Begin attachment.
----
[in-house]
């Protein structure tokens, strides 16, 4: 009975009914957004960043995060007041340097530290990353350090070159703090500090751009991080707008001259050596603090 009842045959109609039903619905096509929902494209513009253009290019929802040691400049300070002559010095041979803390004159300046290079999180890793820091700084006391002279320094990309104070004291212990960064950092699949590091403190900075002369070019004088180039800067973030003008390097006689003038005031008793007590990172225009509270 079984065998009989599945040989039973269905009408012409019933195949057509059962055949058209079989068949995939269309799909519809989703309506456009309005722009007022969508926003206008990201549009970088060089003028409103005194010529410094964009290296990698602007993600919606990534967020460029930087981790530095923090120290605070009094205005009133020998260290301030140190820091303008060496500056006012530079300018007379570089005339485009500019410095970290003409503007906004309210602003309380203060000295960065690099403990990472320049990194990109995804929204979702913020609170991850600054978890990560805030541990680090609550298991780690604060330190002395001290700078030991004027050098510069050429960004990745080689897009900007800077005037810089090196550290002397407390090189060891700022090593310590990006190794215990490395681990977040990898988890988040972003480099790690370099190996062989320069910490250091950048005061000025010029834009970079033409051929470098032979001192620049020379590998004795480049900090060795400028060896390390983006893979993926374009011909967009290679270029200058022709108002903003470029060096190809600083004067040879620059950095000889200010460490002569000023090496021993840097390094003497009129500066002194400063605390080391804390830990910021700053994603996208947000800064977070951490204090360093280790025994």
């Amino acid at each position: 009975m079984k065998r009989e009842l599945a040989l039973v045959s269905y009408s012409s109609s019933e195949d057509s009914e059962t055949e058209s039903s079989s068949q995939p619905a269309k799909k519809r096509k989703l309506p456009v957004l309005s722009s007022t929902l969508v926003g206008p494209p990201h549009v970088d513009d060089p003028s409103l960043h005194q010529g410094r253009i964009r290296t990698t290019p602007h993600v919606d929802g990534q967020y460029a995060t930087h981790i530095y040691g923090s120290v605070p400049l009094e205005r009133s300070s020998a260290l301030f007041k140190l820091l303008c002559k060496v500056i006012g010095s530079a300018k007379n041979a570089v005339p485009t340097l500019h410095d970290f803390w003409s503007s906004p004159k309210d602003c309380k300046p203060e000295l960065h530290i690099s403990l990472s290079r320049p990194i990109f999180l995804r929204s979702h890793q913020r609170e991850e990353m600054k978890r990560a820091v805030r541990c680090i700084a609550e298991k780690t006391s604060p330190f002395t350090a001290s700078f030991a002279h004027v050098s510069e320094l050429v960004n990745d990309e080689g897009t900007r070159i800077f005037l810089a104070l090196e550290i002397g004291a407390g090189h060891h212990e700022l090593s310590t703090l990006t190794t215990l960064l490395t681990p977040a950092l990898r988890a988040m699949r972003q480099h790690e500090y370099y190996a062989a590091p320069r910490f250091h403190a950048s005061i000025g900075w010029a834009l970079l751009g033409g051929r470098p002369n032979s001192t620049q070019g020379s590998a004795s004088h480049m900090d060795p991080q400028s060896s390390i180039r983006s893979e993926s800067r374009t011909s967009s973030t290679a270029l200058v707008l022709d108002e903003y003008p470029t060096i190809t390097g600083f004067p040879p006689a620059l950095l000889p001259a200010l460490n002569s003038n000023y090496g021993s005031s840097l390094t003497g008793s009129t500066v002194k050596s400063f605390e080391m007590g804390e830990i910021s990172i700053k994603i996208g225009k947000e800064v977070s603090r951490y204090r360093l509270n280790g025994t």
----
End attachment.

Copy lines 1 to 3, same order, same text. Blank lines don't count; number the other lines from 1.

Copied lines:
[in-house]
């Protein structure tokens, strides 16, 4: 009975009914957004960043995060007041340097530290990353350090070159703090500090751009991080707008001259050596603090 009842045959109609039903619905096509929902494209513009253009290019929802040691400049300070002559010095041979803390004159300046290079999180890793820091700084006391002279320094990309104070004291212990960064950092699949590091403190900075002369070019004088180039800067973030003008390097006689003038005031008793007590990172225009509270 079984065998009989599945040989039973269905009408012409019933195949057509059962055949058209079989068949995939269309799909519809989703309506456009309005722009007022969508926003206008990201549009970088060089003028409103005194010529410094964009290296990698602007993600919606990534967020460029930087981790530095923090120290605070009094205005009133020998260290301030140190820091303008060496500056006012530079300018007379570089005339485009500019410095970290003409503007906004309210602003309380203060000295960065690099403990990472320049990194990109995804929204979702913020609170991850600054978890990560805030541990680090609550298991780690604060330190002395001290700078030991004027050098510069050429960004990745080689897009900007800077005037810089090196550290002397407390090189060891700022090593310590990006190794215990490395681990977040990898988890988040972003480099790690370099190996062989320069910490250091950048005061000025010029834009970079033409051929470098032979001192620049020379590998004795480049900090060795400028060896390390983006893979993926374009011909967009290679270029200058022709108002903003470029060096190809600083004067040879620059950095000889200010460490002569000023090496021993840097390094003497009129500066002194400063605390080391804390830990910021700053994603996208947000800064977070951490204090360093280790025994």
């Amino acid at each position: 009975m079984k065998r009989e009842l599945a040989l039973v045959s269905y009408s012409s109609s019933e195949d057509s009914e059962t055949e058209s039903s079989s068949q995939p619905a269309k799909k519809r096509k989703l309506p456009v957004l309005s722009s007022t929902l969508v926003g206008p494209p990201h549009v970088d513009d060089p003028s409103l960043h005194q010529g410094r253009i964009r290296t990698t290019p602007h993600v919606d929802g990534q967020y460029a995060t930087h981790i530095y040691g923090s120290v605070p400049l009094e205005r009133s300070s020998a260290l301030f007041k140190l820091l303008c002559k060496v500056i006012g010095s530079a300018k007379n041979a570089v005339p485009t340097l500019h410095d970290f803390w003409s503007s906004p004159k309210d602003c309380k300046p203060e000295l960065h530290i690099s403990l990472s290079r320049p990194i990109f999180l995804r929204s979702h890793q913020r609170e991850e990353m600054k978890r990560a820091v805030r541990c680090i700084a609550e298991k780690t006391s604060p330190f002395t350090a001290s700078f030991a002279h004027v050098s510069e320094l050429v960004n990745d990309e080689g897009t900007r070159i800077f005037l810089a104070l090196e550290i002397g004291a407390g090189h060891h212990e700022l090593s310590t703090l990006t190794t215990l960064l490395t681990p977040a950092l990898r988890a988040m699949r972003q480099h790690e500090y370099y190996a062989a590091p320069r910490f250091h403190a950048s005061i000025g900075w010029a834009l970079l751009g033409g051929r470098p002369n032979s001192t620049q070019g020379s590998a004795s004088h480049m900090d060795p991080q400028s060896s390390i180039r983006s893979e993926s800067r374009t011909s967009s973030t290679a270029l200058v707008l022709d108002e903003y003008p470029t060096i190809t390097g600083f004067p040879p006689a620059l950095l000889p001259a200010l460490n002569s003038n000023y090496g021993s005031s840097l390094t003497g008793s009129t500066v002194k050596s400063f605390e080391m007590g804390e830990i910021s990172i700053k994603i996208g225009k947000e800064v977070s603090r951490y204090r360093l509270n280790g025994t």